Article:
On Tuesday, September 21 Captain de Jour Doug reviewed the situation with his Navigator, Linda, and determined that the approaching cold front would require us to get underway as early as possible and make as many miles North as we could, because the SW winds would clock to the North once the front passed through. So we fueled and topped off our water as soon as the Marina opened. By 0900, after a brief undocking seminar, we were underway and headed for Solomons Island. Crossing Thimble Shoals Channel provided an opportunity for Doug to determine the most efficient course for us to steer and at the same time avoid the heavy commercial and naval traffic in this busy channel.
By 1500 we could see the approaching cirrus and altocumulus clouds building in the northwest, harbingers of the approaching cold front. And the winds were veering west to northwest. We had just passed Wolftrap at 1430 and it was becoming clear that we would not make it to Solomons before the front arrived, so Linda began researching an alternative safe harbor. She determined the Great Wicomico River looked like our best bet if the front came through with the expected north winds. So we planned a course for this new destination and prepared dinner so that we would have eaten a good hot meal prior to the cold front arrival. At 1830 the squalls started and the wind veered to north and freshened. We reefed the main and doused the genny. By 1930 we were experiencing steady 25+ knot winds with gusts over 35 knots and seas building to 4 to 5 feet as we inched our way north toward our Great Wicomico approach bearing under a double reefed main and staysail.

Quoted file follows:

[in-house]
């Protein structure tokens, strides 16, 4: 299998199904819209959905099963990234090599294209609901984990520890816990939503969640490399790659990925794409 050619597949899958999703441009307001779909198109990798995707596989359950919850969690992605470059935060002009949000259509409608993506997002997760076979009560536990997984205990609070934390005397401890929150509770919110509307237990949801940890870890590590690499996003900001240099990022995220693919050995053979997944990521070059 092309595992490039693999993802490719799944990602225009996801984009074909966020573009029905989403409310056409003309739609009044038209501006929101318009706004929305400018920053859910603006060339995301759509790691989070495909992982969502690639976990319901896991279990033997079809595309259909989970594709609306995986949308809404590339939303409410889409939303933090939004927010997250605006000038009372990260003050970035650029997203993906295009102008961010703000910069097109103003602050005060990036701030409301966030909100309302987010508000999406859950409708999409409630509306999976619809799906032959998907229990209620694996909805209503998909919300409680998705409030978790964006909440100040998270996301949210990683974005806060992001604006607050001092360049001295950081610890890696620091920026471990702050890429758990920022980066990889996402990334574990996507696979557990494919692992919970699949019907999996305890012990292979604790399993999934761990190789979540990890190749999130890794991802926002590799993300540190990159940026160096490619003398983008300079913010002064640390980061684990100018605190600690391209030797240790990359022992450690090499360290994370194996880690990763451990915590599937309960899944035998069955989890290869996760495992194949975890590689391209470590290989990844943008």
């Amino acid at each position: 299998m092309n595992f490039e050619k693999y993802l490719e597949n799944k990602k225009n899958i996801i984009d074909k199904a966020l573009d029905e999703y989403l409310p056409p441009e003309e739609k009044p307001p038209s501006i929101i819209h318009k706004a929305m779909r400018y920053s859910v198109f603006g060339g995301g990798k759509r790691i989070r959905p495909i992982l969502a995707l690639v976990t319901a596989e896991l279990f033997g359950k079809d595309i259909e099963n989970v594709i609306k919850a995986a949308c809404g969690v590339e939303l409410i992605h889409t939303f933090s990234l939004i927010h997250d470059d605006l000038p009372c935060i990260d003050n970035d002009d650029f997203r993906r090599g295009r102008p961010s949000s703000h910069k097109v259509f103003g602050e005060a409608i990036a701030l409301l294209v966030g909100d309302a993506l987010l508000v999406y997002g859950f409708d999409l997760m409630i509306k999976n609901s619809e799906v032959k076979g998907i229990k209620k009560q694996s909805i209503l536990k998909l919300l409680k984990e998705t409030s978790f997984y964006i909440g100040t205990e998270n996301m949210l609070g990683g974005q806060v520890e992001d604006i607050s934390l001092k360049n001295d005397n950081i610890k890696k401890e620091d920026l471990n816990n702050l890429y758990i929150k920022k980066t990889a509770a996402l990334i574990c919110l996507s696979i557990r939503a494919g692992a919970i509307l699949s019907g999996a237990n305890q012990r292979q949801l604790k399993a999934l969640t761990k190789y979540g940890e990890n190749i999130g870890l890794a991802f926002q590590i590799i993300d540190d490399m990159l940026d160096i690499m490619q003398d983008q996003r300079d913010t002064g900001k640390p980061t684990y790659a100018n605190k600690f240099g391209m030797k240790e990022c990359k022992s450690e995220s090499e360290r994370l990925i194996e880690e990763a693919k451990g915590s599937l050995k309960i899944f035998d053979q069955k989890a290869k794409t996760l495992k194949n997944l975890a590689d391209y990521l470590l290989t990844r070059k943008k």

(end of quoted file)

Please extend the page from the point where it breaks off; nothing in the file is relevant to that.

With Bill and Randall on watch, and Doug and Linda plotting the course, we made our way to the Great Wicomico and a sheltered anchorage near Reedsville. At about 1900 I noticed odd slapping noise coming from the main, looked up and noted several seams near the leach had let go. We had to get it down fast before further damage occurred! Doug and Randall hooked on, went forward and wrestled the sail down, lashing it securely to the boom. We then motor sailed into the harbor with the staysail stabilizing the boat. By 2030 Doug and Linda were able to guide us to a sheltered anchorage. There we dropped the hook on a long rode and secured for the night. All were exhausted a glad to be in a safe harbor as the north winds howled through the rigging. We set an anchor watch and got some rest.
Wednesday morning we arose at 0630, had a hearty oatmeal breakfast, cleaned up the boat and accessed the situation. Winds persisted out of the North and remained strong. Weather reports predicted these conditions would continue. I contacted the Maryland School through the loan of Dougís cell phone, and advise them of the sail situation. This done, we got under way and worked our way North past Smith Point Light under the staysail and the iron genoa! It was slow progress.